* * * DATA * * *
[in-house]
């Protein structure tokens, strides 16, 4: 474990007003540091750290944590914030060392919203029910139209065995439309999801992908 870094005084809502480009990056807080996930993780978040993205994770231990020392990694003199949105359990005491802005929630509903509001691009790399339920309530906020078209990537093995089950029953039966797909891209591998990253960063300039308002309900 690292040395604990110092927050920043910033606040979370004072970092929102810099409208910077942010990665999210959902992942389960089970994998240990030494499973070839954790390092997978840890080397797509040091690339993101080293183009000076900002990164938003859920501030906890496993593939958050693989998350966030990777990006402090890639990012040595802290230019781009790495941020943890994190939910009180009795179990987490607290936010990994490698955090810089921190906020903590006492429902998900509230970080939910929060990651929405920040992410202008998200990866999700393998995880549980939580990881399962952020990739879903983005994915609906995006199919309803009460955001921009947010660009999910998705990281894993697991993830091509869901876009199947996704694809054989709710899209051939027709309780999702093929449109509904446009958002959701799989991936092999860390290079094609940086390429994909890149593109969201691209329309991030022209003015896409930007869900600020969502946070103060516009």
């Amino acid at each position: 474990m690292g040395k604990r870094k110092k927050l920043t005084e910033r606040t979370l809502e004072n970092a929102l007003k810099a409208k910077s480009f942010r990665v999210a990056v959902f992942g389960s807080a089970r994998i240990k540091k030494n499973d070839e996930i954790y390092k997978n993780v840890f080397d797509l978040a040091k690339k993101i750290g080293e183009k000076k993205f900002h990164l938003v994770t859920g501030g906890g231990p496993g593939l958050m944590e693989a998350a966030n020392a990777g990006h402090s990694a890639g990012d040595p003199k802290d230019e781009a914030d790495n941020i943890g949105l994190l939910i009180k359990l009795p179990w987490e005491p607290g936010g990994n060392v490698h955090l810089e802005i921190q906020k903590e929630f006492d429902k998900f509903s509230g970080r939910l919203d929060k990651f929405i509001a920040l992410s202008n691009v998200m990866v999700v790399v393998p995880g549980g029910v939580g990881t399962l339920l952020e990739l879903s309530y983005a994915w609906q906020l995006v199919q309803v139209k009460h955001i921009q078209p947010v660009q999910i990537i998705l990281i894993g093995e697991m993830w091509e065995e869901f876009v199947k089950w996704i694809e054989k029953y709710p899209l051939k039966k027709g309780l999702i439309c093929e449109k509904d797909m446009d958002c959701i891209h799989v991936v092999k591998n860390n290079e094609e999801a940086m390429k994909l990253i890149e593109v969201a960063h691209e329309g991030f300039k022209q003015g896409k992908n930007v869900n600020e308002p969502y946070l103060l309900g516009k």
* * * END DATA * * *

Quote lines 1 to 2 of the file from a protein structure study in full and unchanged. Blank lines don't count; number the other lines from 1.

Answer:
[in-house]
């Protein structure tokens, strides 16, 4: 474990007003540091750290944590914030060392919203029910139209065995439309999801992908 870094005084809502480009990056807080996930993780978040993205994770231990020392990694003199949105359990005491802005929630509903509001691009790399339920309530906020078209990537093995089950029953039966797909891209591998990253960063300039308002309900 690292040395604990110092927050920043910033606040979370004072970092929102810099409208910077942010990665999210959902992942389960089970994998240990030494499973070839954790390092997978840890080397797509040091690339993101080293183009000076900002990164938003859920501030906890496993593939958050693989998350966030990777990006402090890639990012040595802290230019781009790495941020943890994190939910009180009795179990987490607290936010990994490698955090810089921190906020903590006492429902998900509230970080939910929060990651929405920040992410202008998200990866999700393998995880549980939580990881399962952020990739879903983005994915609906995006199919309803009460955001921009947010660009999910998705990281894993697991993830091509869901876009199947996704694809054989709710899209051939027709309780999702093929449109509904446009958002959701799989991936092999860390290079094609940086390429994909890149593109969201691209329309991030022209003015896409930007869900600020969502946070103060516009």